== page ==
Monday, July 13, 2009

Flash Cards

Are you fracking Kidding me? Flash Cards? Why the HECK would you encourage flashcards.

Yes, I hate flashcards.

A Lot.

I'm not a fan of Power Point, but that's a different story. But Flash Cards, I hate 'em.

Flash Cards encourage a style of education that does not necessarily increase learning, and I cannot believe that in today's culture, so many people like flash cards.

Well, that's a lie. I understand it. I think it's dumb, but I understand it. Students like them because they are simple, and teachers like them because they require little prep work for the teachers. Flash cards do not require teacher creativity in any way shape or form, but that is not why I hate them.

This is why I hate them. I teach AVID. In AVID, I teach students how to learn, asking them to avoid lower levels of reasoning.

In Costa's hierarchy of questions, the lower level is level 1. This level has questions like, "What is the name of the book?" "What is 'dog' in French?" "Where is France on a Map?" These are basic 'look it up' level questions. They are questions that you get the answer for and move on quickly.

In Bloom's Taxonomy, These questions are typically Knowledge or Comprehension. Do you know where Bob is? Do you understand 4+2? All of these questions have a place in pedagogy, but they are not the end-goal.

More appropriately, we can say, "Use the word for "Dog" in a French Sentence." or "How does the name of the book relate to the plot of the first three chapters?"

Both of these questions are intentionally open-ended and require the student to USE the information (Higher levels on Costa and Bloom).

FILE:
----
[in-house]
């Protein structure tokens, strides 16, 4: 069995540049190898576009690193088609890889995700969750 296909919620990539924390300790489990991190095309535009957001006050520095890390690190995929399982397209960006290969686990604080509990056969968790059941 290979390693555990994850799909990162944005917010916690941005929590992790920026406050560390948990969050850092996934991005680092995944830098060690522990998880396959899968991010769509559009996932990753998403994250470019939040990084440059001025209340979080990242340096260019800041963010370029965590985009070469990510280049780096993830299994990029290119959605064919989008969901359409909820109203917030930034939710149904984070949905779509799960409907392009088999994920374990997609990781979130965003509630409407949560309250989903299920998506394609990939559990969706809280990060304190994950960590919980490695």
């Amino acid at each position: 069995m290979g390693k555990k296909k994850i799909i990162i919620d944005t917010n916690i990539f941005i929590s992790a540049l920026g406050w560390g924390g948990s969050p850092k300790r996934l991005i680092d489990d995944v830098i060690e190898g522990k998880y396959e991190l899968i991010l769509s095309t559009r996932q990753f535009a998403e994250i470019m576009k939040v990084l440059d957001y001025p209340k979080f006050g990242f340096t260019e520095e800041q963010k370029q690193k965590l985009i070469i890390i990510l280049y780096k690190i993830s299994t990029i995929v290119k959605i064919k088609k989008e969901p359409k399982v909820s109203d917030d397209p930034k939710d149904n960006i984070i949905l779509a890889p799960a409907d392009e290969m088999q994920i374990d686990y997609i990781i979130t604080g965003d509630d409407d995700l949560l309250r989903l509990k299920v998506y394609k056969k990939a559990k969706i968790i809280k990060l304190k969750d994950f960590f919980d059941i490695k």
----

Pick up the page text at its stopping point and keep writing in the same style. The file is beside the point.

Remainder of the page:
We are reasonably certain that the more a student uses the information, the more likely that student will be to be able to recall the information later. If we are pushing students to a level where they should be able to utilize information in a variety of settings, why then are we only requiring extremely basic knowledge? Why are we not pushing their knowledge higher?

Flashcards are the evidence that teachers are not moving forward with their pedagogical methods.




Corrie said...

Respectful disagreement...
Flashcards are a pain and are creative-less. However, flashcards do have their place. For example, a flashcard might be used for the times tables. 2x2=__ Then once the kid has 2x2=4 in memory you can move on to higher level thinking (or even simultaneously). Why does 2x2=4? Is 2x2=4 always true? etc. The facts do have their place.

Jonathan said...

But there are always more engaging ways to get students to remember something. Even if Flash cards seem useful for so-called "rote" learning, why not have the students create puzzles? Or even complete puzzles... With technology being what it is, we can easily program games that meet the same need as blasted flash cards!

I still hate 'em... :-)